Myostatin’s Role in Genetic Control of Muscle Size and Strength

Authored by: Dustin S. Hittel

Routledge Handbook of Sport and Exercise Systems Genetics

Print publication date:  April  2019
Online publication date:  March  2019

Print ISBN: 9781138504851
eBook ISBN: 9781315146287
Adobe ISBN:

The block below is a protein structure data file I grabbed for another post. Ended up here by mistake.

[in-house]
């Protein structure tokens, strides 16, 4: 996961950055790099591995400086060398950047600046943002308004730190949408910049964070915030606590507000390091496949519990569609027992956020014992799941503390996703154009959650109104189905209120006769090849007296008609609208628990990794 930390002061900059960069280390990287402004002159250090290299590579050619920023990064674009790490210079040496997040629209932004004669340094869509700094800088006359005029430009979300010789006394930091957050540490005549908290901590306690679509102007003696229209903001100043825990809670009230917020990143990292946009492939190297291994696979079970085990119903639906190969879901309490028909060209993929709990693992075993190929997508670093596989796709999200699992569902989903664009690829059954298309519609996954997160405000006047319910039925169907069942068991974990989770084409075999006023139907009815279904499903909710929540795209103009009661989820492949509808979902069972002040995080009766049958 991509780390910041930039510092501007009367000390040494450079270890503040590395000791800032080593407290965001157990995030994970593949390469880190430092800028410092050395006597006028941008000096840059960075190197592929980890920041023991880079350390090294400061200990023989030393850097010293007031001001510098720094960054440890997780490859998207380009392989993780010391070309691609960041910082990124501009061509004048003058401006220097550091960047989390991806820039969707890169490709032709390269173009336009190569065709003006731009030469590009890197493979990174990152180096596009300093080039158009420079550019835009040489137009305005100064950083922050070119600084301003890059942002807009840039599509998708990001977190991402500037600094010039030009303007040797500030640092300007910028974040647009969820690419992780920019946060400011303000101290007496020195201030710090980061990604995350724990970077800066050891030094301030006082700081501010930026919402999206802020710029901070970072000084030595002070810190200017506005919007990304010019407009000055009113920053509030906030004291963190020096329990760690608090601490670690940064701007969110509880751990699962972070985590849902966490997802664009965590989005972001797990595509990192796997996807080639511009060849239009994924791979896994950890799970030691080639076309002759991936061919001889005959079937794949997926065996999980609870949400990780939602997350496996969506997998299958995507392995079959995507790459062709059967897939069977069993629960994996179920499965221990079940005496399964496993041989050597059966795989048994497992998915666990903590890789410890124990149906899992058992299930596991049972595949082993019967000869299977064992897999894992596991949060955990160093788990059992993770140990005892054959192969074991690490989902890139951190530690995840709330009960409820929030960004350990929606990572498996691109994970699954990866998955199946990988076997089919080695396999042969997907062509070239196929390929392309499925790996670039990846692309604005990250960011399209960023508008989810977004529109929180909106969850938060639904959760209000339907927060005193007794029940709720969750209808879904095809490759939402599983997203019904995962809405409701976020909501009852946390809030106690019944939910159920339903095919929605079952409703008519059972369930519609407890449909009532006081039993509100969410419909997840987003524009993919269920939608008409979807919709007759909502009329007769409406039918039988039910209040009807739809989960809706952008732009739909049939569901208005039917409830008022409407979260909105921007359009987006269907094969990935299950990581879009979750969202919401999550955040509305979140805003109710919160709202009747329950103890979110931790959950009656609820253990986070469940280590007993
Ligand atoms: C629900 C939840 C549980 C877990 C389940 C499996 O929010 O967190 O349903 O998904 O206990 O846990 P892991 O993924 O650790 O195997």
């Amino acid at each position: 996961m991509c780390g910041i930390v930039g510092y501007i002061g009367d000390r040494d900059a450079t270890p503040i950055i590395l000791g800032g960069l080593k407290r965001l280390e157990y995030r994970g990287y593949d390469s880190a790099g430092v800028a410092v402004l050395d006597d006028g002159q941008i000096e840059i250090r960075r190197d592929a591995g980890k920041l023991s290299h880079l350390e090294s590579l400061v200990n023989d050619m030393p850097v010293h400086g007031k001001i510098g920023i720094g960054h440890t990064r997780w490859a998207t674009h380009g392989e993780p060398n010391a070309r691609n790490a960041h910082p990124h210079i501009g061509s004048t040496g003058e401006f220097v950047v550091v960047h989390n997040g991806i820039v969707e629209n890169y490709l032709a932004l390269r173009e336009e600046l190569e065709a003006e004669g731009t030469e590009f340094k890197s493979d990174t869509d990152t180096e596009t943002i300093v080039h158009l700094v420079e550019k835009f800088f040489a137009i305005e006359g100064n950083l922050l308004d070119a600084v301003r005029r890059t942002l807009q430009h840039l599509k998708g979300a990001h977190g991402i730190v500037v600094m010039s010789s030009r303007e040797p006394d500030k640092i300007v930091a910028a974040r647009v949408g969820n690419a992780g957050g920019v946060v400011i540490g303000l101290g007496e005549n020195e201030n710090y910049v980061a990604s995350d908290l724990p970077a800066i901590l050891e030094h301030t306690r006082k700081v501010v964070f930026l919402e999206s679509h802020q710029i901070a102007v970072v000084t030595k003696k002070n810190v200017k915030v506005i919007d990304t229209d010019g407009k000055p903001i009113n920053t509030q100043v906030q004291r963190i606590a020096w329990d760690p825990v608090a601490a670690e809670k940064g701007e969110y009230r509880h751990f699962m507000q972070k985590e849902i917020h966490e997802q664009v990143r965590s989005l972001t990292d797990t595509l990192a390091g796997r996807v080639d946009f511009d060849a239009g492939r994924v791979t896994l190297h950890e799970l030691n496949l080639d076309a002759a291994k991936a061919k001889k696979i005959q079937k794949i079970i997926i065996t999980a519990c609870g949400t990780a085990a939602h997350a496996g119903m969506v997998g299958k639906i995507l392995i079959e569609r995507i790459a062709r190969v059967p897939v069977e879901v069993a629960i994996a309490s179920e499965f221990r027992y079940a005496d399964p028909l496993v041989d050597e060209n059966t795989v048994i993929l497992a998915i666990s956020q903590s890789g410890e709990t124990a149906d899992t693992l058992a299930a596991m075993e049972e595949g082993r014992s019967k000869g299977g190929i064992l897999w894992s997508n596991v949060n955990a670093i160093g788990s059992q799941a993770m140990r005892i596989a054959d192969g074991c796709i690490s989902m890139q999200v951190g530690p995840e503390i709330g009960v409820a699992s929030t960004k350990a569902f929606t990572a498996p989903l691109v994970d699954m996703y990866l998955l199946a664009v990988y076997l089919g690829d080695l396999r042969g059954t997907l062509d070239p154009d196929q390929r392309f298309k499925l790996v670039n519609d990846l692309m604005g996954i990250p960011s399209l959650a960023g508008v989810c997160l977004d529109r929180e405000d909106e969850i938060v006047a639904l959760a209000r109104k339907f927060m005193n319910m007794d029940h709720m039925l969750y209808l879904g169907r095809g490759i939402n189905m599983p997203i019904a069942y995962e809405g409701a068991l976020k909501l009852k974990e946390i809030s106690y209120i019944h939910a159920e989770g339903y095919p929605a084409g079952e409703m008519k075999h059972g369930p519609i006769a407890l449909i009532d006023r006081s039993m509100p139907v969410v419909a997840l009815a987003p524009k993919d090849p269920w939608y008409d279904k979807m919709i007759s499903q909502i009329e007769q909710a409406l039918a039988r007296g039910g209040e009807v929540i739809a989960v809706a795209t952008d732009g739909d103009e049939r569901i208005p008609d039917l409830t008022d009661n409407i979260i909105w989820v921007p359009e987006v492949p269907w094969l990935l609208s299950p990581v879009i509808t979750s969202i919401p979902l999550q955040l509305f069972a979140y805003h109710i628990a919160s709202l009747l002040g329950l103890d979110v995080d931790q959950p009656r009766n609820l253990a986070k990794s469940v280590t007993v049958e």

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Previous chapters have described the genetic, molecular, and neuroendocrine underpinnings of skeletal muscle size and strength and their response to exercise training. In this chapter, we discuss the specific role of myostatin, a protein that encompasses these three levels of control over muscle morphology and yet underscores the challenges and opportunities facing the nascent field of sport and exercise systems genetics. The transforming growth factor-beta (TGF-β) superfamily includes a diverse group of growth and differentiation factors that regulate embryonic development and subsequently, tissue homeostasis in adult animals (59). In 1997, Alexandra McPherron and Se-Jin Lee identified growth/differentiation factor-8 (GDF-8), a novel muscle-specific TGF-β family member that is expressed during embryogenesis and continues to be expressed by cells fated to the muscle lineage throughout development and into adulthood (13, 33). McPherron and Lee went on to characterize the developmental role of GDF-8 by disrupting the gene in mice, using targeted inactivation resulting in extremely hypermuscular animals with very low body fat. These findings determined that prenatal loss of GDF-8 liberates skeletal muscle growth through a combination of hypertrophy (an increase in the diameter of individual skeletal muscle fibers) and hyperplasia (an increase in the number of skeletal muscle fibers) (4, 6, 19, 32, 33, 37). Anecdotally, this gene was renamed myostatin (MSTN) in homage to a drug first appearing in “The Incredible Hulk” television series, but most likely owes this shared etymology with the Greek description of its role in skeletal muscle homeostasis (myo- (of muscle) stasis- (inactivity/inhibition)).

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